"If you’re on a high-powered committee like Ways and Means, you could move things forward," she said.
Today, leadership in the chamber controls the agenda, Matsui said, and committee chairmen and ranking members "really don’t have the final word what goes on the floor." As a result, she said, "it takes a lot more steps, obviously," to get measures made into law.
"You really do have to have people on the other side of the aisle who agree with you on most issues of importance to you, and you have to find those people. You have to check more boxes in order to move things forward."
As for her approach and her late husband’s, Matsui said, "We have the same values. It’s a different time now."
Working on levees
Matsui represents a part of Sacramento that’s particularly flood-prone. The capital city sits at the confluence of two major rivers, the American and the Sacramento. As a result, "there are hundreds of thousands of people in the floodplain," said Jonas Minton, who was deputy director of California’s Department of Water Resources and had oversight of the flood program from 2000 to 2004. He’s now with the Planning and Conservation League. "They are protected by one dam and a series of levees that are inadequate."
A neighborhood called Natomas is particularly vulnerable, Minton said. The rivers there can crest higher than the land, he said.
"If the levees break, then Natomas fills like a bathtub," Minton said. "It would be many times the terrible loss of life and property" seen in New Orleans during Hurricane Katrina. There are more people in Sacramento, he said, and few ways to evacuate.
In 1986, heavy rains nearly swamped Sacramento. The issue of how best to insulate the city from floods rose in political prominence and stayed there for many years, influencing both Matsuis’ priorities in Congress.
The decision to add the spillway at Folsom — located about 26 miles upstream of the state capitol — happened after years of battles over whether to build another dam in Auburn, about 30 miles northeast of Sacramento, Friends of the River’s Stork said. While both Doris and Bob pursued flood protection, Doris was the one who saw the start of construction on the Folsom project.
Bob, in the House after the Newt Gingrich-led revolution swept in Republican control in 1994, battled then-Rep. John Doolittle (R-Calif.), who’d argued that more dams were needed. Doolittle for a time was chairman of the House Subcommittee on Water and Power.
Doolittle had backed construction of Auburn Dam, a large federal project that had been authorized in the Johnson administration for flood control, electricity generation and irrigation in Sacramento and San Joaquin counties. Doolittle wanted Auburn Dam because it could have provided water to places in his district, Minton said.
Auburn Dam construction started in 1967 but stopped in 1975 due to earthquake concerns. The plan was redesigned, but later there were financial roadblocks. Then, in the late 1980s, the issue of flooding in Sacramento sparked renewed interest.
Doolittle announced he wouldn’t support any flood control project for Sacramento other than Auburn Dam, Stork recalled. Bob Matsui supported Auburn when it seemed the sole option, then switched his position as the Auburn project hit repeated obstacles.
In 2001, he and Doolittle struck a deal, Stork said. Doolittle won a bridge connecting Folsom and Granite City, near the Folsom Dam. Bob garnered support for raising Folsom’s height and adding additional water release gates.
But not long after her husband’s death, Doris said, it became clear that development would have to be redesigned. Costs had skyrocketed, and there were concerns the work as envisioned wasn’t technically feasible.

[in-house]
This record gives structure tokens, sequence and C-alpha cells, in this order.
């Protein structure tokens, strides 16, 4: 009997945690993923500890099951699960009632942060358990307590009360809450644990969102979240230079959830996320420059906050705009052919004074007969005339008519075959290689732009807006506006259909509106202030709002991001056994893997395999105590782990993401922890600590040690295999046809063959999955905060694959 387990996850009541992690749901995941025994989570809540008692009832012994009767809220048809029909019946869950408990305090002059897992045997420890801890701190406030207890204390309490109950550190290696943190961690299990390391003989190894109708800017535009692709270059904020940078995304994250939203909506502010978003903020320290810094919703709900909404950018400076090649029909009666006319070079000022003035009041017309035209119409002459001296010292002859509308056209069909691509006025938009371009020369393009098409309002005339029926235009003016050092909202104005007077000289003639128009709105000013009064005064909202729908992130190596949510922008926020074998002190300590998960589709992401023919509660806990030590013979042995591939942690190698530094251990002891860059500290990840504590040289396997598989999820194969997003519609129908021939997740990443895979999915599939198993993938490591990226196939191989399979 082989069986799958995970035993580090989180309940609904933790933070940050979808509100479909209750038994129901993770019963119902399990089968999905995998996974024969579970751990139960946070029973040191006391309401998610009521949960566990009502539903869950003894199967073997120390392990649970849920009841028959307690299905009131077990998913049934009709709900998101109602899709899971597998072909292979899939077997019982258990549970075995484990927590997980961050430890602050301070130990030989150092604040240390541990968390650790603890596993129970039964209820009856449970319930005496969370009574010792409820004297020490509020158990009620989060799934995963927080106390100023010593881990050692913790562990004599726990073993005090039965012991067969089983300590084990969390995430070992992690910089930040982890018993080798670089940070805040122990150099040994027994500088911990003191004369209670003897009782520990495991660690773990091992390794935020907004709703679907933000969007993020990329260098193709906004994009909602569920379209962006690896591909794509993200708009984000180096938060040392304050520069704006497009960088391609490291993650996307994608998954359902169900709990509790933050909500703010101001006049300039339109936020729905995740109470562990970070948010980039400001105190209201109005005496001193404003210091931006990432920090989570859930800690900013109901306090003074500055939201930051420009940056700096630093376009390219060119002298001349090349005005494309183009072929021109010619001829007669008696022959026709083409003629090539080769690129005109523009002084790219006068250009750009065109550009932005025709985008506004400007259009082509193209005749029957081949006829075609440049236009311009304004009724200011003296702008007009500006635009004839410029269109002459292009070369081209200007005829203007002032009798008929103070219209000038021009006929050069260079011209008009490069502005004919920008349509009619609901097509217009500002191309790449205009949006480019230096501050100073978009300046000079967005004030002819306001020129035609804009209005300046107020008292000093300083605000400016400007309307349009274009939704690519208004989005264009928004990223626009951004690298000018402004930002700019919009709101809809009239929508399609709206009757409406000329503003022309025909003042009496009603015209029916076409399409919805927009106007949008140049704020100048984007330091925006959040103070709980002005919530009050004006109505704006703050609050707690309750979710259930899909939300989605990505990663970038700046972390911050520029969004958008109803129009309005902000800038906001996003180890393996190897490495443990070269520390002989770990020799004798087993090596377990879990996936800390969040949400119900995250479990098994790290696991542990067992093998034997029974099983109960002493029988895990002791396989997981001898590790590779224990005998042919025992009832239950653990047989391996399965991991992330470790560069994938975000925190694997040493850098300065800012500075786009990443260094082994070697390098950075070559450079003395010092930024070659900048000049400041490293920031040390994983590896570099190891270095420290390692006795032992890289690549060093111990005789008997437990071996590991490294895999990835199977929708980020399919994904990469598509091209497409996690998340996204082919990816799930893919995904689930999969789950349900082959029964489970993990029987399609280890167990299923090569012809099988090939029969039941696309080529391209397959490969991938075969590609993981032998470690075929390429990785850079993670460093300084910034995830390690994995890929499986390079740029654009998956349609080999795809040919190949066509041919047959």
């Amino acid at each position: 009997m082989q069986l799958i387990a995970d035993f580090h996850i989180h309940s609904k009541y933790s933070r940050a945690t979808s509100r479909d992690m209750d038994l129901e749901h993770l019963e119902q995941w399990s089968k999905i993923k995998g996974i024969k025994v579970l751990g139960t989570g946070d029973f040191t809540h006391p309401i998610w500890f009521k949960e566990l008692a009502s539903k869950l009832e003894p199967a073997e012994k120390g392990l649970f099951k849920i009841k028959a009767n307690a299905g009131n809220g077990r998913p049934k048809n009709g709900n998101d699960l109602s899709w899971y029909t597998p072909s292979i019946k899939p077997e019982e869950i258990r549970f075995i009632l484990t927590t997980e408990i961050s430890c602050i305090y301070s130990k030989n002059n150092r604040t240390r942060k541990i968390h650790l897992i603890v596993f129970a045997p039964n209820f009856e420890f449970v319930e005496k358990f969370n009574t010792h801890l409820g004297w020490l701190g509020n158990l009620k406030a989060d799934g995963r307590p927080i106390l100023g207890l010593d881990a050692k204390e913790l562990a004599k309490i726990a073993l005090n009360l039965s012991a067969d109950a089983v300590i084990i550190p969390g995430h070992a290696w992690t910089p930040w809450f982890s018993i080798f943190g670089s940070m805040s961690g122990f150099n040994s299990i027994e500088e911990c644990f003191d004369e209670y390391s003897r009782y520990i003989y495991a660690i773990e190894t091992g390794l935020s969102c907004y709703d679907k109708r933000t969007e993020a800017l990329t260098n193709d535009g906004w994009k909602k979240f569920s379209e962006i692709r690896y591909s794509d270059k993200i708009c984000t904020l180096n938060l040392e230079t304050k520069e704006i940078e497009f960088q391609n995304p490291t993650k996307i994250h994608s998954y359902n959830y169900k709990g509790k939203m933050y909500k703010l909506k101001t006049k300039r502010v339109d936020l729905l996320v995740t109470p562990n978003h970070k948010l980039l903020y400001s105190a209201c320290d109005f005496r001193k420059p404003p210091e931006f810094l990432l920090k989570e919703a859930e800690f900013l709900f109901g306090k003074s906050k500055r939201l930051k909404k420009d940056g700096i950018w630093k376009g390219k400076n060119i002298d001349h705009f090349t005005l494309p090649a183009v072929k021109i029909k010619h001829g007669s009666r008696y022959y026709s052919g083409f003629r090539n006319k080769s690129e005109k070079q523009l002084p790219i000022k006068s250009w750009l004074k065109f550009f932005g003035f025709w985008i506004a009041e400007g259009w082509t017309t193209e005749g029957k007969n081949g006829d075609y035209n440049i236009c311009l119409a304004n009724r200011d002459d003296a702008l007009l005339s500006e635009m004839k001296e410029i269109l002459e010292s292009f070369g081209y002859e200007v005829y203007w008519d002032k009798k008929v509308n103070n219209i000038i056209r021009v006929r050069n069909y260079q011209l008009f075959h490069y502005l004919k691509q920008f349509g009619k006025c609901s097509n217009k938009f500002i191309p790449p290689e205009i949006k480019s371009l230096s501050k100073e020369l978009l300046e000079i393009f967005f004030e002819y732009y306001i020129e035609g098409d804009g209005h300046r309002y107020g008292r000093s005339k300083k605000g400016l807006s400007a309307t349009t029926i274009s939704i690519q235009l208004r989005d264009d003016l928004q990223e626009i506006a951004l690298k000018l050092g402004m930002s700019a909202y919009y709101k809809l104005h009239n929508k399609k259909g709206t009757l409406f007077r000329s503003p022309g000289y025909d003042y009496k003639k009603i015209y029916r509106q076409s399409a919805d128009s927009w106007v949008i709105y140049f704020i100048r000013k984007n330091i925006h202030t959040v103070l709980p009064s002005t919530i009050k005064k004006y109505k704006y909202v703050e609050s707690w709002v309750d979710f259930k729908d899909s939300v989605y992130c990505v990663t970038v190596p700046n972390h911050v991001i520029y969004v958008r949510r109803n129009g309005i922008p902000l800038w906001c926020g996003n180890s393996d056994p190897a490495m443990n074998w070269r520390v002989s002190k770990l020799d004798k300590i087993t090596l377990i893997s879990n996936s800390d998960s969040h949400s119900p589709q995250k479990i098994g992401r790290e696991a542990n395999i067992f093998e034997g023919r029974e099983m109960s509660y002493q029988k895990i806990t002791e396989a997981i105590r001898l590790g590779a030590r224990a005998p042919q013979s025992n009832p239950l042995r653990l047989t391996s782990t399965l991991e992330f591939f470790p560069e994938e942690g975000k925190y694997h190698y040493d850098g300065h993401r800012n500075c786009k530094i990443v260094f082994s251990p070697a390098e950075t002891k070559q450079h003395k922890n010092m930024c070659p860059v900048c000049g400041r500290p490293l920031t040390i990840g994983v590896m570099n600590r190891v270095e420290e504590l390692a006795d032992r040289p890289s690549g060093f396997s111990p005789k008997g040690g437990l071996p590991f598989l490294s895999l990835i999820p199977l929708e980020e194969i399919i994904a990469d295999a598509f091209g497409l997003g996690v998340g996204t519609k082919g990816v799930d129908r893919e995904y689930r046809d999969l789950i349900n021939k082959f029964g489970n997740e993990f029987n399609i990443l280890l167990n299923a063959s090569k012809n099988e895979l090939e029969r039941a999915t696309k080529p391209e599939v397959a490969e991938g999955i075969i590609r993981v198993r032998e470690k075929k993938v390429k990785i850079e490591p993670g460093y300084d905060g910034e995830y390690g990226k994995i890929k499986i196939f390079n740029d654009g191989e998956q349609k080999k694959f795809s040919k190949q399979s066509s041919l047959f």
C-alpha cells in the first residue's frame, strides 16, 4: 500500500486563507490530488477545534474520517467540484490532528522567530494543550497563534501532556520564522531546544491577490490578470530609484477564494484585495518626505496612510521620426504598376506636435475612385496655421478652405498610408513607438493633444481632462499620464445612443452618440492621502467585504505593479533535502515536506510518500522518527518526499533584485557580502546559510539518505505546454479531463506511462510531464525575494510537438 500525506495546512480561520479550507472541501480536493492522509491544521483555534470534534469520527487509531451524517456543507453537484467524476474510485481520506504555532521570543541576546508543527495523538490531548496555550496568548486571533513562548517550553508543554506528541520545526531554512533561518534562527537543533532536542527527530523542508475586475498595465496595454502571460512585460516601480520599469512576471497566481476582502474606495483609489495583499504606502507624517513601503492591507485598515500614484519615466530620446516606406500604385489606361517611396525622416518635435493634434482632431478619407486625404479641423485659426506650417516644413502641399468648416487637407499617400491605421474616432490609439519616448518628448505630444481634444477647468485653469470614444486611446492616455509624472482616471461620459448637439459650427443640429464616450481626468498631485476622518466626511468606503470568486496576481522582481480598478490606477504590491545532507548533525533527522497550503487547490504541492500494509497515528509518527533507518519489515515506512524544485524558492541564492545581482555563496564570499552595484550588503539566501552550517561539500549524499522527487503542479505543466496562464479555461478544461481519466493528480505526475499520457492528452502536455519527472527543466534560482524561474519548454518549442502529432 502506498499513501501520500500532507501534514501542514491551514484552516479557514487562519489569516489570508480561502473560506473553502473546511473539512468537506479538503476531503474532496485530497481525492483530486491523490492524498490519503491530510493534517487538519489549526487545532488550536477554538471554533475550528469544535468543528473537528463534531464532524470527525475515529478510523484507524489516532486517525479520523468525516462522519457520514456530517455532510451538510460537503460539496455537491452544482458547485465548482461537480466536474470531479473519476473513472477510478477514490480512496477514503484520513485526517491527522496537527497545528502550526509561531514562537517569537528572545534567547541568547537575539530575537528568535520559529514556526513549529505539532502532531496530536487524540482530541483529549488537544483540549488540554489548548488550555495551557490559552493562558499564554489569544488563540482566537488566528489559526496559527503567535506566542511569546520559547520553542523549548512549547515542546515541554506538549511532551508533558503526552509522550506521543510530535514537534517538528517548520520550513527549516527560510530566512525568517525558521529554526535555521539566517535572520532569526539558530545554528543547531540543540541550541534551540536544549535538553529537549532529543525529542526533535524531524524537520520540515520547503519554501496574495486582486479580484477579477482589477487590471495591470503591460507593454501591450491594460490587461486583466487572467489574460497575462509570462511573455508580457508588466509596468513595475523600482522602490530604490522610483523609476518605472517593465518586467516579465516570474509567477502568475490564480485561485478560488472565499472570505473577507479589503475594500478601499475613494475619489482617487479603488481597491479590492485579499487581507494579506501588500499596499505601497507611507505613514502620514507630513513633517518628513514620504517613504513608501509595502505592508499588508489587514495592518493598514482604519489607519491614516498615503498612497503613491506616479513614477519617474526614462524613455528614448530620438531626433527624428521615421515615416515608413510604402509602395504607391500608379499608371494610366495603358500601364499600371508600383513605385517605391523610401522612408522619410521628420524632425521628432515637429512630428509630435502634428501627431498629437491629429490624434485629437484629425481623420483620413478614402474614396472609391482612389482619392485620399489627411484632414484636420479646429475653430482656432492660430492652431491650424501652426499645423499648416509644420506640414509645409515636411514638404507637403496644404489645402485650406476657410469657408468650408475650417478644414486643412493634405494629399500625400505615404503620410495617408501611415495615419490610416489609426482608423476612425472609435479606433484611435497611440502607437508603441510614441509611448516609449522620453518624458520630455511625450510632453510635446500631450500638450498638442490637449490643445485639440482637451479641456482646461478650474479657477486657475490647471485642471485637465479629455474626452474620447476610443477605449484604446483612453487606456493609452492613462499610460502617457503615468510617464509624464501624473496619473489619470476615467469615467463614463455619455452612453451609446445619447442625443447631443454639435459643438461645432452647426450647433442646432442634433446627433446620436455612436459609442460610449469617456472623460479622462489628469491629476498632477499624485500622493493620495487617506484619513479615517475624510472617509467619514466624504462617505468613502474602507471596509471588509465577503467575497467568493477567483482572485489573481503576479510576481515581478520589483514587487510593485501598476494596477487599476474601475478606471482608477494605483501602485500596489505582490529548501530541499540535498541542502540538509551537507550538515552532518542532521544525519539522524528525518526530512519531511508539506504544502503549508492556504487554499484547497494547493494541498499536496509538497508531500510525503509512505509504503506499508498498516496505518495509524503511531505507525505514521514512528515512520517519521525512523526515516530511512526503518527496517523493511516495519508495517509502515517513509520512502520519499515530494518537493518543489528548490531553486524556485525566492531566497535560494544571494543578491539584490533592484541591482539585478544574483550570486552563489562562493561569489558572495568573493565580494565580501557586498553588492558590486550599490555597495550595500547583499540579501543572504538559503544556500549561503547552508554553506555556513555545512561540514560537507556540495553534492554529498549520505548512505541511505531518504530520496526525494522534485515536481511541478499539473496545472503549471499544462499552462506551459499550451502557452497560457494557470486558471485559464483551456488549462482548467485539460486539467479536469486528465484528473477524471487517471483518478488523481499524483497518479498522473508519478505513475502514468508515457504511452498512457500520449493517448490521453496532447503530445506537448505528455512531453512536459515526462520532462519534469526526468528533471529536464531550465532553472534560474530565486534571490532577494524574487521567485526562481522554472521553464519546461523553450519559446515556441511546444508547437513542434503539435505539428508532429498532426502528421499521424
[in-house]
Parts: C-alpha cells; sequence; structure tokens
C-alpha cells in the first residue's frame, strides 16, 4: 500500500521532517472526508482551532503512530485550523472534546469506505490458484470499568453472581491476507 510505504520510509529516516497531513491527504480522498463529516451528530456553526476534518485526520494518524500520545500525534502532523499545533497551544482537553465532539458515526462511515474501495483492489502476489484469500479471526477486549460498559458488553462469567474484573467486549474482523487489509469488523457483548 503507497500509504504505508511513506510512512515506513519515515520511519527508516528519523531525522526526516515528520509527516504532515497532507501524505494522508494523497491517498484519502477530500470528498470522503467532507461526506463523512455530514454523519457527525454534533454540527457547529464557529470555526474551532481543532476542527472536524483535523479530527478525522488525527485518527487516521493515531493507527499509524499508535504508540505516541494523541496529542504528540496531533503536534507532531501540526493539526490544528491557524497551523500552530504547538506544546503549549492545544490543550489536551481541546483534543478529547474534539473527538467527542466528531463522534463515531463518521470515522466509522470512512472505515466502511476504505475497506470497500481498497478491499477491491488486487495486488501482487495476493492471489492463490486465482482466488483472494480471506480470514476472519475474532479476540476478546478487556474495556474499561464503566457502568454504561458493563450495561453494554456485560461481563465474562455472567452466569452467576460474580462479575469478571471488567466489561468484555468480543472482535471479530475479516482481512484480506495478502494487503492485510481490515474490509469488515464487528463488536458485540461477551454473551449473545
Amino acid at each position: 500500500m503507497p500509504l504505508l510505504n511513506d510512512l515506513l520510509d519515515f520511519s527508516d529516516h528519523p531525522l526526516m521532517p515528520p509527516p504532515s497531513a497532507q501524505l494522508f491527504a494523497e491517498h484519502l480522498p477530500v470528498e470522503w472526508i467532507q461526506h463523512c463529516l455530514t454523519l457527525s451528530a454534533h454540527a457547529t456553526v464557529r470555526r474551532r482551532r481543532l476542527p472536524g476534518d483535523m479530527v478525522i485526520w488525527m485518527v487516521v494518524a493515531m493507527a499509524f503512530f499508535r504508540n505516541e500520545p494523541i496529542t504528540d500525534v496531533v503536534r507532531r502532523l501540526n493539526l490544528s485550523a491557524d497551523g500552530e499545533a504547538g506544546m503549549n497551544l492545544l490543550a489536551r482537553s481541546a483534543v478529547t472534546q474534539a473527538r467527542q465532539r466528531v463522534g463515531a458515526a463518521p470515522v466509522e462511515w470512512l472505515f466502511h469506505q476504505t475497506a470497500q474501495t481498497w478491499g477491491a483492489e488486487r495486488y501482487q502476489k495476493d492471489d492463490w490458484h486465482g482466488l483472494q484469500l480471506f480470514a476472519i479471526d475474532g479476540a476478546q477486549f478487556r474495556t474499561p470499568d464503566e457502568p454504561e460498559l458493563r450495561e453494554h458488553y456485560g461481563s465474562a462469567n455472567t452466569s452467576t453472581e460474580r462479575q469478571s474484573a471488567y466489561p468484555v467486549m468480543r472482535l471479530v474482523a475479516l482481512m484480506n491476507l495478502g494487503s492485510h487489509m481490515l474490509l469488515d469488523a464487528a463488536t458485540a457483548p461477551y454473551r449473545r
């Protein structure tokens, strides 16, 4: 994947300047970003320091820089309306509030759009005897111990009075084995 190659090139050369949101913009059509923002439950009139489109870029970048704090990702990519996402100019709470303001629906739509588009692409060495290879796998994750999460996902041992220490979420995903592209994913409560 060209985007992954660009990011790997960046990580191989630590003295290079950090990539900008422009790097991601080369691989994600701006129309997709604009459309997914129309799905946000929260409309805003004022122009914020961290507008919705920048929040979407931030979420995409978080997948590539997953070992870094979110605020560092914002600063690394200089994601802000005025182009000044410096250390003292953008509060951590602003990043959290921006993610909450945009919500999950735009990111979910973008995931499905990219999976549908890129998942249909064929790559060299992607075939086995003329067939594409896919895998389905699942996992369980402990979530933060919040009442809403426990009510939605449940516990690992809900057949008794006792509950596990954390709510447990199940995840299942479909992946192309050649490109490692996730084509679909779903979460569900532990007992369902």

Enlarging the dam was scrapped in favor of the spillway. Doris Matsui helped bring together Bureau of Reclamation and Army Corps of Engineers officials, Stork said. To get lawmaker support, Matsui said she reached out to those with similar issues in their districts.
She also talked to business leaders in Sacramento on both the dam and levee upgrade issues, said Minton of the Planning and Conservation League. Improving the levees needed to be done at the same time, so that when water was released from the dam via the spillway, it wouldn’t overfill the levees.
Until recently, there was a building moratorium in Natomas, the neighborhood prone to flooding. Matsui brought fellow representatives out to tour the levees, Minton said. She talked to business owners and developers who wanted further construction in Natomas. They helped Matsui lobby Republicans for support, Minton said. She also secured backing from the local chamber of commerce, which makes a yearly trip to D.C. to meet with lawmakers.
"Congresswoman Matsui is key to helping that effort, to do the lobbying of congressional representatives on both side of the aisle to get the appropriation" for the dam and levees, Minton said.
Pushing for renewable power
Matsui also works on energy issues, as did her husband. But the ones she deals with are different because of technological advances, she said.
Bob Matsui was involved in the effort to shutter the Rancho Seco nuclear plant, which until 1989 was run by the Sacramento Municipal Utility District. He also in 1998 offered H.R. 4538, which would have established a tax credit for energy-efficient technology and vehicles. It failed to move out of the Ways and Means Committee.
Doris said she’s pursued expansion of clean energy.
When Democrats controlled the House in 2010, her bill H.R. 5156 passed that chamber, but then died in the Senate. It would have established a fund to help with clean energy technology manufacturing in the United States and with the export of those products or services. She reintroduced it this session as H.R. 1175.
Matsui, however, said action on clean energy has been difficult with the current gridlock over the issue of climate change.
"If the states can move forward and we in some way can support them, that’s what we’d like to do, right now," she said.